Type D or 'distressed' personality in sarcoidosis and idiopathic pulmonary fibrosis

M.D. Elfferich, J. de Vries, M. Drent*

*Corresponding author for this work

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BACKGROUND: Personality factors have shown to be related to mortality, morbidity, and psychological aspects in chronic disorders. Little is known about the effect of personality on disease severity in sarcoidosis and idiopathic pulmonary fibrosis (IPF). The aim of this study was to assess the prevalence of Type D personality and its relation with relevant clinical characteristics in sarcoidosis and IPF patients. METHODS: The study included 441 sarcoidosis and 49 IPF patients from the outpatient clinic of the ild care team of the MUMC, the Netherlands. They completed the DS14 (Type D questionnaire), the fatigue assessment scale (FAS), the WHO quality of life-BREF (WHOQOL-BREF) and the Centre for Epidemiological Studies-Depression Scale (CES-D). Moreover, relevant clinical data were collected. The control group consisted of 3678 subjects from a general population. RESULTS: Type D personality was found in 25.6% of the sarcoidosis patients compared to 21% in the controls, but only in 18.8% of the IPF patients. No relation with disease severity was found in either of these disorders. Fatigue was a substantial problem in both populations. Depressive symptoms but not Type D personality predicted fatigue and poorer QOL in sarcoidosis and IPF. CONCLUSION: Prevalence of Type D personality is not higher in sarcoidosis and IPF patients than in the general population and does not explain QOL impairment. Depressive symptoms explain QOL impairment and fatigue substantially. Therefore, in the multidisciplinary management of sarcoidosis and IPF psychological screening and psychological counselling concerning adequate coping strategies should be incorporated.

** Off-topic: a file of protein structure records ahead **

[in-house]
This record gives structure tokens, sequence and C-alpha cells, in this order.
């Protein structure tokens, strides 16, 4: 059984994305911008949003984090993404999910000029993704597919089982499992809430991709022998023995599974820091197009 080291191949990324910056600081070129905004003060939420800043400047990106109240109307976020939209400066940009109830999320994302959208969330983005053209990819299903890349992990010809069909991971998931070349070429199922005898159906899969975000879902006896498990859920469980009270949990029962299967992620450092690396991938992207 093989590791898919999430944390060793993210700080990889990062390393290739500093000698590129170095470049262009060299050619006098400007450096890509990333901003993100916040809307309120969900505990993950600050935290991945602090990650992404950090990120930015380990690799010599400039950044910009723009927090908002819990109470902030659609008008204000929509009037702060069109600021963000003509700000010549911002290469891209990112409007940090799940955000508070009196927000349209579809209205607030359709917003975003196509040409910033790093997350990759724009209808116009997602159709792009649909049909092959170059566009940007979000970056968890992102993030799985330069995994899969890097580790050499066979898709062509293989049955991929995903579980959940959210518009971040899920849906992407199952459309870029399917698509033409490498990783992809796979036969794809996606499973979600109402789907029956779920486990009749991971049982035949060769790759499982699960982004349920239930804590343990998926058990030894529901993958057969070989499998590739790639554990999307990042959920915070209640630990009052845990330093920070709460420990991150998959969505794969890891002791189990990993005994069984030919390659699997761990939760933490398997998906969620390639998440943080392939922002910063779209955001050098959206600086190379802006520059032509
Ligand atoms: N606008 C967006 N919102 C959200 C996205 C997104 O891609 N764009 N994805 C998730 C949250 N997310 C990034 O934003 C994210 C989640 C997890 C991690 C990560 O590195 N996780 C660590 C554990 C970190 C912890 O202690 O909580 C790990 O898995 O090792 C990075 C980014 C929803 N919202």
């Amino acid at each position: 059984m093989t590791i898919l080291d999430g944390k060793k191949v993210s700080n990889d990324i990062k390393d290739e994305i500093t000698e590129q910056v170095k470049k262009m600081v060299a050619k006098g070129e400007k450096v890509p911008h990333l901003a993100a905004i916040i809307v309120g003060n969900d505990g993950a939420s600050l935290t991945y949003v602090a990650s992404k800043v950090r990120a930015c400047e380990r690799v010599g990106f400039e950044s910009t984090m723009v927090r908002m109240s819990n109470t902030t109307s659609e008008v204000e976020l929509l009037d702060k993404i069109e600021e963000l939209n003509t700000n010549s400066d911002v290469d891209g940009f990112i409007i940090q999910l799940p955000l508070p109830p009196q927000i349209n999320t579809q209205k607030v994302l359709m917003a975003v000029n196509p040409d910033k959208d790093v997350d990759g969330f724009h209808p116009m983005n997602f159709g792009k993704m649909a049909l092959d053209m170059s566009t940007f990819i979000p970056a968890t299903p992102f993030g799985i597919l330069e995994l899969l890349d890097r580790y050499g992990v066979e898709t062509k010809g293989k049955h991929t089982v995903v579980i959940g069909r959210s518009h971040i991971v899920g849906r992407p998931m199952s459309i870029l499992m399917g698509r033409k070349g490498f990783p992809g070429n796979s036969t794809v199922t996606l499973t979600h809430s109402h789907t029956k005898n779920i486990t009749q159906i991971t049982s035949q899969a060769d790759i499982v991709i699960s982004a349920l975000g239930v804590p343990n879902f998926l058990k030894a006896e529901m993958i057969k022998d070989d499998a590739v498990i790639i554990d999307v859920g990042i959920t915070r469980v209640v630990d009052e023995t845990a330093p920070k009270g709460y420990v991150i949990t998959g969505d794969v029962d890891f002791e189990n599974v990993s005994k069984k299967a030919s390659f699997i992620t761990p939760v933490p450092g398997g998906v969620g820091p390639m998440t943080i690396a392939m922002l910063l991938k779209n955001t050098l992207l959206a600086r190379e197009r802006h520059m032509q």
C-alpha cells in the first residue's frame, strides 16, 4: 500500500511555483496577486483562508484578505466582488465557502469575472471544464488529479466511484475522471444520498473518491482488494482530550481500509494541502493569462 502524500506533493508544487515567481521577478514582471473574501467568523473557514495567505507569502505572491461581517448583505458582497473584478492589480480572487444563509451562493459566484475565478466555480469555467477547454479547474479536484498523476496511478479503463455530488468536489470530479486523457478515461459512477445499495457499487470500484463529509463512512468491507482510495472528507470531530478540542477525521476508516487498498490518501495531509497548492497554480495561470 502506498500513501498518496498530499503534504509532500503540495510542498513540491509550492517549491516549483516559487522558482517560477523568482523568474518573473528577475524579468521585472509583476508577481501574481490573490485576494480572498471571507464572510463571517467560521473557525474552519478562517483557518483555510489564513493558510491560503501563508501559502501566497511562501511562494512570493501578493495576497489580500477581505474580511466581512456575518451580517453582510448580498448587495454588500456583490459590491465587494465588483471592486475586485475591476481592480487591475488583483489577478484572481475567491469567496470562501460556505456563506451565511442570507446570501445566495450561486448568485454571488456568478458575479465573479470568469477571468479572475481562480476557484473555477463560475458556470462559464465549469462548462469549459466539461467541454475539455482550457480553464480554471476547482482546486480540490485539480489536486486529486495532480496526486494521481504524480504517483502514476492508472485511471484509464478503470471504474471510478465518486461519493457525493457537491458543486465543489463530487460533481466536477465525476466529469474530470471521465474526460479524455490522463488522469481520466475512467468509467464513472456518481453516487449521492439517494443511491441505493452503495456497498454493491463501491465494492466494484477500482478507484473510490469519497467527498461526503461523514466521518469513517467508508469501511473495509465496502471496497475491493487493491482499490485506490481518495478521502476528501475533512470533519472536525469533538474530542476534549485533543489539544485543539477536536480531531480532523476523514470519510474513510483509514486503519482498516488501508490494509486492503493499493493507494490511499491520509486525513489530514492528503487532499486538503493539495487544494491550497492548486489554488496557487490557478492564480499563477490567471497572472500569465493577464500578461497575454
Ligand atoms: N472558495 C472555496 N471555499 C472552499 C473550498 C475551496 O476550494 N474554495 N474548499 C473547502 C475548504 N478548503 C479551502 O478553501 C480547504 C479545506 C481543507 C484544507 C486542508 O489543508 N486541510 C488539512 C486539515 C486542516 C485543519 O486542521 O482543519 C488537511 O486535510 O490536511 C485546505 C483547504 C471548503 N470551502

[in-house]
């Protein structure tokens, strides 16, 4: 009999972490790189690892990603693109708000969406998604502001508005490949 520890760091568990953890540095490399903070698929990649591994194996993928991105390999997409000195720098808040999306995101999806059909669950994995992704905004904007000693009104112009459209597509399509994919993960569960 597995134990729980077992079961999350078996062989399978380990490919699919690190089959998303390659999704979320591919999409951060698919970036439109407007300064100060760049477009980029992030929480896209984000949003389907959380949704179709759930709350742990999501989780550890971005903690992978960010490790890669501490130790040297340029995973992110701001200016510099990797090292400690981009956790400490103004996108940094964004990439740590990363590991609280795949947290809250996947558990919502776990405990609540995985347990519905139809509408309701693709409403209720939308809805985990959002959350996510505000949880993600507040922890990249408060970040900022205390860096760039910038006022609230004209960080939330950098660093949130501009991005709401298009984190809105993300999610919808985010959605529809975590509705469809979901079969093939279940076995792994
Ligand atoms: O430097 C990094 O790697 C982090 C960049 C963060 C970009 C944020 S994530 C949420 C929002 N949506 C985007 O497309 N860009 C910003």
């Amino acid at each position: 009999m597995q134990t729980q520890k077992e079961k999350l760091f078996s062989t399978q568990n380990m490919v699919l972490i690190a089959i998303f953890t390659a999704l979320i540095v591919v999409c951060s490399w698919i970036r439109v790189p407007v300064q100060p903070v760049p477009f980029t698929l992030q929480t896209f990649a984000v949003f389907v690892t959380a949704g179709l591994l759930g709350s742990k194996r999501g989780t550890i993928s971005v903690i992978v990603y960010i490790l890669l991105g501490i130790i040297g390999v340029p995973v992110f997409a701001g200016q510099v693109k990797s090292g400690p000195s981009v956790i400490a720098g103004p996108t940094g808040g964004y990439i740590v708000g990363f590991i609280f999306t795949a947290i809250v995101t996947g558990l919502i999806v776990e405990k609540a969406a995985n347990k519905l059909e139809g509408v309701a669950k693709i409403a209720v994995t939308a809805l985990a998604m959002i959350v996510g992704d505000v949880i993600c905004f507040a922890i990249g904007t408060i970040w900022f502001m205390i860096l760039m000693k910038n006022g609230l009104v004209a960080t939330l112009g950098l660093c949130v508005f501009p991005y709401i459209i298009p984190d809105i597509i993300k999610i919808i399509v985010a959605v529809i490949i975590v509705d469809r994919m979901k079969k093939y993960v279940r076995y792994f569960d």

Original languageEnglish
Pages (from-to)65-71
Number of pages7
JournalSarcoidosis Vasculitis and Diffuse Lung Diseases
Issue number1
Publication statusPublished - 1 Jan 2011

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